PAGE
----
A Luminous Gift

Fr. Victor Brown, O.P., writes:

Shortly before his death, Pope Blessed John Paul II instituted another set of mysteries to be used by the Church in praying the Rosary.  They are intended to help us meditate upon the public life of Our Divine Lord.  The Holy Father called them “the luminous mysteries – the mysteries filled with light”.  They are these: the baptism of Jesus by St. John the Baptist; his miracle of changing water into wine at the wedding feast of Cana; the proclamation of the gospel throughout Our Lord’s public life; the transfiguration, and finally the institution of the Holy Eucharist at the Last Supper.

Today we observe Holy Thursday, and the day when that Last Supper took place. We use the term “the LAST supper”, but actually it was the FIRST time in sacred history that the tremendous gift of the Holy Eucharist was given to the world.  When we think of the institution of the Holy Eucharist, we necessarily think also of the institution of the sacrament of Holy Orders and of the Catholic priesthood, without which there would be no Eucharist.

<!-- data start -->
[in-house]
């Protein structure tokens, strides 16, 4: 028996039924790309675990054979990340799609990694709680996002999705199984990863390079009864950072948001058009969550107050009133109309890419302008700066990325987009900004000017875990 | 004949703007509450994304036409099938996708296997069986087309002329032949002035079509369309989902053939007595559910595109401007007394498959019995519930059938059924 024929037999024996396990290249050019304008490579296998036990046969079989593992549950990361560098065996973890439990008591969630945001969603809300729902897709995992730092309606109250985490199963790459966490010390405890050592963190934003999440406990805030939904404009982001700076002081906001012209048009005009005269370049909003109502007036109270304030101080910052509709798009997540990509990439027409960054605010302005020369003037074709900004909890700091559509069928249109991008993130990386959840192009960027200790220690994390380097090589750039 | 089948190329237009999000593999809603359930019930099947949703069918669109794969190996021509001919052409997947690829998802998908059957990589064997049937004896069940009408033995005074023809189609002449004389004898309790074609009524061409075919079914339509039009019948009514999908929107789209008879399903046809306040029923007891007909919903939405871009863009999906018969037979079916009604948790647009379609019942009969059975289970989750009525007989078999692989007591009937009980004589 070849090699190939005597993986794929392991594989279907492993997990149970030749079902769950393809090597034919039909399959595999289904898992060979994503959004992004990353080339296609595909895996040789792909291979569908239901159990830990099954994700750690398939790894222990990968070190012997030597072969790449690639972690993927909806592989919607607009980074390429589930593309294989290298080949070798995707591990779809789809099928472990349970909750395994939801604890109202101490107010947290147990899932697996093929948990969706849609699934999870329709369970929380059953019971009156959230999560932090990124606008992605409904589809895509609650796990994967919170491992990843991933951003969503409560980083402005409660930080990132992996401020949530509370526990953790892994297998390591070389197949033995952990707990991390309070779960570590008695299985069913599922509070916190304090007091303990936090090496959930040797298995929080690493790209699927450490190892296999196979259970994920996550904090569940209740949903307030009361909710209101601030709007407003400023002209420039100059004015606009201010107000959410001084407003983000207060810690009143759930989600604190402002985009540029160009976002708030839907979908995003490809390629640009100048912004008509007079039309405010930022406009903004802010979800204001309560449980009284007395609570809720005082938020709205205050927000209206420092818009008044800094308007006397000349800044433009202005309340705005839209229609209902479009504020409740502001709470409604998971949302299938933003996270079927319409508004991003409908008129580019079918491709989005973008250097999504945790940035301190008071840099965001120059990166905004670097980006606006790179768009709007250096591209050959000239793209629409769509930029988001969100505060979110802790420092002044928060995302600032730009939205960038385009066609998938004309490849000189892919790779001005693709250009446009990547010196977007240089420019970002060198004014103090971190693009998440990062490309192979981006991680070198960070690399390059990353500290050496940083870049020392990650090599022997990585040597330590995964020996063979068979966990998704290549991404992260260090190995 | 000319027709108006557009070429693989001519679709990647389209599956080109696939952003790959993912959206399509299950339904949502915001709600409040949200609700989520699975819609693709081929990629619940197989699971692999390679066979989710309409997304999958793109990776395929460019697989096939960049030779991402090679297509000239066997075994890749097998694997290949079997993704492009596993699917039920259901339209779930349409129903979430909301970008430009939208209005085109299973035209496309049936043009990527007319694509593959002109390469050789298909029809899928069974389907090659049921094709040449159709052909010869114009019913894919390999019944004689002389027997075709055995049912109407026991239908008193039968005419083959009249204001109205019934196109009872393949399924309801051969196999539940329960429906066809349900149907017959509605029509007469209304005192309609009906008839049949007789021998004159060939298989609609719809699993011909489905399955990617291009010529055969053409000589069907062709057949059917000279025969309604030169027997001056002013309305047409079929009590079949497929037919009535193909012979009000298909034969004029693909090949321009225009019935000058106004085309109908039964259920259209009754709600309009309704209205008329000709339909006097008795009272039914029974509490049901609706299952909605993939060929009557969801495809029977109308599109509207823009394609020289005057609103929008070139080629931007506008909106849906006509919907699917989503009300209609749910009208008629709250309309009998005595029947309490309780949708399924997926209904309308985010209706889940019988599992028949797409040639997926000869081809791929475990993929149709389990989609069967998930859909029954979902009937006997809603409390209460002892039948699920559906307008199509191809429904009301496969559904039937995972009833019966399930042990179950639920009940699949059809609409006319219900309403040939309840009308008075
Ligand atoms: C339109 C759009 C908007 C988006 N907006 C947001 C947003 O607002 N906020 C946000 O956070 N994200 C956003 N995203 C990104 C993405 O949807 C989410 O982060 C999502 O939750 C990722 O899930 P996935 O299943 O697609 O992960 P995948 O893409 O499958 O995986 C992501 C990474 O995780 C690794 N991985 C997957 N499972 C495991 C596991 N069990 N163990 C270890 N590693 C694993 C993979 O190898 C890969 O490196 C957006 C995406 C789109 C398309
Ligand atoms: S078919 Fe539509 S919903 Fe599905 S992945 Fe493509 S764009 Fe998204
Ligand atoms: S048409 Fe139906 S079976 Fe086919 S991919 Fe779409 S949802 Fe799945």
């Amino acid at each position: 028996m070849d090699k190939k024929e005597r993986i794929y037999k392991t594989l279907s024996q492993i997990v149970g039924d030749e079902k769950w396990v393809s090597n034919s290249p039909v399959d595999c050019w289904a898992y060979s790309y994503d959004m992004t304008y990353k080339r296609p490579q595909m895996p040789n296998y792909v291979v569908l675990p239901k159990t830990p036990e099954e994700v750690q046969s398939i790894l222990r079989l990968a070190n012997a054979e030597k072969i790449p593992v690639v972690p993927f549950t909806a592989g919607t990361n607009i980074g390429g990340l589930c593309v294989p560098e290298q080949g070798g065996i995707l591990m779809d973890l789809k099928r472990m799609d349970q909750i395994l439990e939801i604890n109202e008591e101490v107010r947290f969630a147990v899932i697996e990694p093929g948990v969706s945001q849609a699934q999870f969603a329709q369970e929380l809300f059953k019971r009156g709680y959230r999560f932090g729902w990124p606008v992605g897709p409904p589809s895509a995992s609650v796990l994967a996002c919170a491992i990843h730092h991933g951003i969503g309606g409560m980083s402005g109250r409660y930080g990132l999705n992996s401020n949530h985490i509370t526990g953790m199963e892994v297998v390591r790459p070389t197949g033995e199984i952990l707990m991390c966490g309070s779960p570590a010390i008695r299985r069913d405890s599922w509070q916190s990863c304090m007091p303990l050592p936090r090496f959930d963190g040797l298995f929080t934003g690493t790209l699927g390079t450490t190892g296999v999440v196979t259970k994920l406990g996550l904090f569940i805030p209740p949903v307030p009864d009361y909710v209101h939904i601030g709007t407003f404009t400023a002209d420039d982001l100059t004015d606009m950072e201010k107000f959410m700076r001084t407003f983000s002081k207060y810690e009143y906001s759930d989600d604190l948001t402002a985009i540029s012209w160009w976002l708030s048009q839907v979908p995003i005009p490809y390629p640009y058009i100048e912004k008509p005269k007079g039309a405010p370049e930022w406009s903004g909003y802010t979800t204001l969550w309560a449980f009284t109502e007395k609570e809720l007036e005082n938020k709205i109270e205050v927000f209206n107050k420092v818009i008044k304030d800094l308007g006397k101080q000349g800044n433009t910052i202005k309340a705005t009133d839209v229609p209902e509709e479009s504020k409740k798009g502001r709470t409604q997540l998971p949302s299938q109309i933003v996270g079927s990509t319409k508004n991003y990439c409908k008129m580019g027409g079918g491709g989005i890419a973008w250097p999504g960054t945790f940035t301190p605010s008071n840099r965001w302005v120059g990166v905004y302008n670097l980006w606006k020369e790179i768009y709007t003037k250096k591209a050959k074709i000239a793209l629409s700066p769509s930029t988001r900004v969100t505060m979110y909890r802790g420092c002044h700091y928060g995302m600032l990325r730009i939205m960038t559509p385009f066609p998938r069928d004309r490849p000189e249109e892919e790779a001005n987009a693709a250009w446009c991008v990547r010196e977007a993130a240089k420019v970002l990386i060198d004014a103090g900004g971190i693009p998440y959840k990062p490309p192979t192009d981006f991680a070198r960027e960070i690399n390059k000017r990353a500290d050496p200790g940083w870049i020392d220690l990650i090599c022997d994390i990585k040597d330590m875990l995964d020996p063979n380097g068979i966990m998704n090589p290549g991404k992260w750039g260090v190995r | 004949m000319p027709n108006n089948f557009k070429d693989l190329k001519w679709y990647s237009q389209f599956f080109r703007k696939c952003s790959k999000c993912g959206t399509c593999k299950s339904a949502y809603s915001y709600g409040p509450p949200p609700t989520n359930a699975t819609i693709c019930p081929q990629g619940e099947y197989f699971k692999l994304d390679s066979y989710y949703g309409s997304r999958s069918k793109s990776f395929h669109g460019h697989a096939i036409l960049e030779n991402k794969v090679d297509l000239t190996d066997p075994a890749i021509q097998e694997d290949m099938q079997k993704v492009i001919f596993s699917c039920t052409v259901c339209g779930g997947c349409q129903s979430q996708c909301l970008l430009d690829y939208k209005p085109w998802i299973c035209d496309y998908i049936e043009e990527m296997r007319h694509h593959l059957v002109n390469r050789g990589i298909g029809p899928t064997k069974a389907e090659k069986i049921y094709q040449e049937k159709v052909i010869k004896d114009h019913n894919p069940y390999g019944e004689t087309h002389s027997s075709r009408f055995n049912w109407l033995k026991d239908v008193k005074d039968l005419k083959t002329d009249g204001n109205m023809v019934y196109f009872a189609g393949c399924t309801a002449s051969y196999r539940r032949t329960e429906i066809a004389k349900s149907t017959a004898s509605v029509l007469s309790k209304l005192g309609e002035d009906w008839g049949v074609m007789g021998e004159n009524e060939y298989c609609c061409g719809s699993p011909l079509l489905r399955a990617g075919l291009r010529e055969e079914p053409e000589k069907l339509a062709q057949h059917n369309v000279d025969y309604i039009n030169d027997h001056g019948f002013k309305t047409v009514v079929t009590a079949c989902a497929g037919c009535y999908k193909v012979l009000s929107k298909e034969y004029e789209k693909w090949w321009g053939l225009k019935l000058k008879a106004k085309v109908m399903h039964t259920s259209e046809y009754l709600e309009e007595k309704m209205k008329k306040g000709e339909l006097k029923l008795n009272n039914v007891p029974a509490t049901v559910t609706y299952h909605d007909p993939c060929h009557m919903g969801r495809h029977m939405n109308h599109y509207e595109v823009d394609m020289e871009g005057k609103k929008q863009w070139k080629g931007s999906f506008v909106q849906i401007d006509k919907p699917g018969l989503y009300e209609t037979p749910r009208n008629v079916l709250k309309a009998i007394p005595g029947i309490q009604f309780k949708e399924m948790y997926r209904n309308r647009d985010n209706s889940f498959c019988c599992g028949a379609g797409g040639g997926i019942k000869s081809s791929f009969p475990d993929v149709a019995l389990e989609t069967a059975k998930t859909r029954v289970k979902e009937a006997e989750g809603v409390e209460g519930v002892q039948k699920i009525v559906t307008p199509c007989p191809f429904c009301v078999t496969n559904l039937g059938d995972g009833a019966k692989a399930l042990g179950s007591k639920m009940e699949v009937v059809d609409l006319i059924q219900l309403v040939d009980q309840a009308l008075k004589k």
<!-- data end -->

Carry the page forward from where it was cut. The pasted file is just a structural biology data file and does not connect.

Other than in extraordinary circumstances, we do not celebrate Mass – the Holy Eucharist – on this day except in the evening, to commemorate that supper at which Our Lord gave his apostles the gift of himself under the forms of bread and wine, and then empowered them to continue to make the Eucharist present and available to his people until the end of time. I hope that you will have the opportunity to begin the Easter Triduum, as it’s called, by attending the Mass of the Lord’s Supper this afternoon or evening. The word “triduum” comes from the Latin and means a period of three days.  And the three days to which it refers are today –  Thursday; tomorrow – Good Friday; and then Holy Saturday when we remember Our Lord’s lying in death before rising from the tomb as the sun of a new world rises to a new and eternal day.

Let us do our best, my dear friends, to live this triduum as the Church wants us to live it, and so to apply to ourselves the great graces of these days.  As Our Lord and his apostles took their places at the table to begin that “last supper”, he said to them, “With great desire have I desired to eat this Passover with you”.  Let us approach the Eucharist with a similar “great desire” to receive Our Savior as our food and drink.  He gives himself to us; we receive him.  Thus we enter into communion with Our Lord, not just today but as often as we receive this precious gift worthily.  We rightly and fittingly call it “Holy Communion”; there is no better way of entering into communion with Christ.


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